“At Domino’s we also pride ourselves on innovative marketing and other notable benefits of choosing our franchise include a central marketing fund worth over £20 million,” explains Andy Hirst. “This includes activities such as high profile national TV sponsorships and advertising, which would be almost impossible for a start-up business to achieve. Plus, we continue to look for new ways to engage with our customers and make pizza ordering even easier using the latest technology.

“Ongoing support is provided too, so if you’ve never been involved in marketing or don’t have any IT experience, head office and field-based teams will provide all the advice and assistance you need.”

Healthy eating

Despite the robust nature of food and beverage franchises, the industry has not been without its hurdles, particularly with the increasing trend for people to eat more healthy choices. Many of the big name food and beverage franchises tackled this with great success.

Richard Forte, UK Senior Vice-President and Chief Operations Officer at McDonald’s, says: “Our menu now gives our customers a greater choice, including salads, fruit bags, organic milk and fruit choice, while still offering McDonald’s favourites such as the Big Mac.”

Subway has followed a similar strategy, as Trevor Haynes explains: “We are making continuous improvements to our nutrition credentials. We’ve made significant progress, including our work around salt reduction, where we’ve already cut the average salt content across our products by 33 per cent and have signed up to the Government Responsibility Deal to make further reductions.

“We offer our customers the chance to get one of their five-a-day simply by adding all of the fresh salad items to their sub at no additional cost.”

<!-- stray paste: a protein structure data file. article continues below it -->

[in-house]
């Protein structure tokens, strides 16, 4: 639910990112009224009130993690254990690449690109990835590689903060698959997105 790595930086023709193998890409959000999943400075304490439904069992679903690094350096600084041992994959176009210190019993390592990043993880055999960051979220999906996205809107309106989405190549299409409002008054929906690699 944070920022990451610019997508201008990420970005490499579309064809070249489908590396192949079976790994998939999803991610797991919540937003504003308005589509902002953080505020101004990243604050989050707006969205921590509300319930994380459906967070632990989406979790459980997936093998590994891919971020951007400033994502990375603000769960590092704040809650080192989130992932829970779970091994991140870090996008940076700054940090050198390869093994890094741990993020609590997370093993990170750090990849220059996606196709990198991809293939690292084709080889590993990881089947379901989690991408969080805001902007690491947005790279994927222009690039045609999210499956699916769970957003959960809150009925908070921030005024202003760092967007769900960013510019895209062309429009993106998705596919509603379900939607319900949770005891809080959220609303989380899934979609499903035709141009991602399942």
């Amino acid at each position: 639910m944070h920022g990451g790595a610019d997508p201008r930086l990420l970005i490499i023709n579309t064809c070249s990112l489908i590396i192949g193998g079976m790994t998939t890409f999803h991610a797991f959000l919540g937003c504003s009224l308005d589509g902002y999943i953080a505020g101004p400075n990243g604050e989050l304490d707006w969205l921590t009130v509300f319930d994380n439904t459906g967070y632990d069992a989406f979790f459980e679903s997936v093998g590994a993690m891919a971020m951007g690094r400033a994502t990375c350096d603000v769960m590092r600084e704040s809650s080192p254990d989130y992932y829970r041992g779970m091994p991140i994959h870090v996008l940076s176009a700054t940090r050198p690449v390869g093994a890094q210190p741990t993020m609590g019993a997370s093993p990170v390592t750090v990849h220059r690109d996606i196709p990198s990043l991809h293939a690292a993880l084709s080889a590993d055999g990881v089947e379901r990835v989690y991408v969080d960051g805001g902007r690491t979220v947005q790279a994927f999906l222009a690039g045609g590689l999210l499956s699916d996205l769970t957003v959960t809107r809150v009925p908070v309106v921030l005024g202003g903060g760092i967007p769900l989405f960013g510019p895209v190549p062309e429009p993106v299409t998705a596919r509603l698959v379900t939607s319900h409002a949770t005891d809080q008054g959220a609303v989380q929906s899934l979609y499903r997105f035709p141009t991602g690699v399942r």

Bon appetit

With such help and innovation from established food and beverages franchises, the future for the sector’s franchise owners continues to look healthy, a view backed by Robert Burton: “It is remarkably buoyant given the current economy. Our sales are up year-on-year in all stores where we have been operating for longer than 12 months.

“Our new store sales are very encouraging and we seem to be winning business away from the more traditional ‘grab and go’ snack food retailers. As we are virtually unique in the UK, we are enjoying great customer support and sales are above our budgets on many stores.”

Trevor Haynes, says that Subway Store has plans to treble its number of stores in non-traditional locations, such as within convenience stores, on petrol station forecourts, on university campuses and at transport hubs.

“The expansion will create 3,000 jobs over the next five years and Subway Stores is looking for new franchise owners to get on board,” he adds.

“The physical layout of a Subway store can be easily adapted for a variety of properties making it ideal for non-traditional locations. A franchise offers landlords many advantages including flexibility in terms of space and design, high rental returns and increased market share.”

McDonald’s also has a very busy year ahead as Official Restaurant of the London 2012 Olympic Games and plans to open 20 new franchised restaurants.

“I think food and beverage franchises will continue to flourish as people will always need to eat and drink no matter what the economic environment,” says Richard Forte. “Our sector is very dynamic and competitive and no two days are the same.”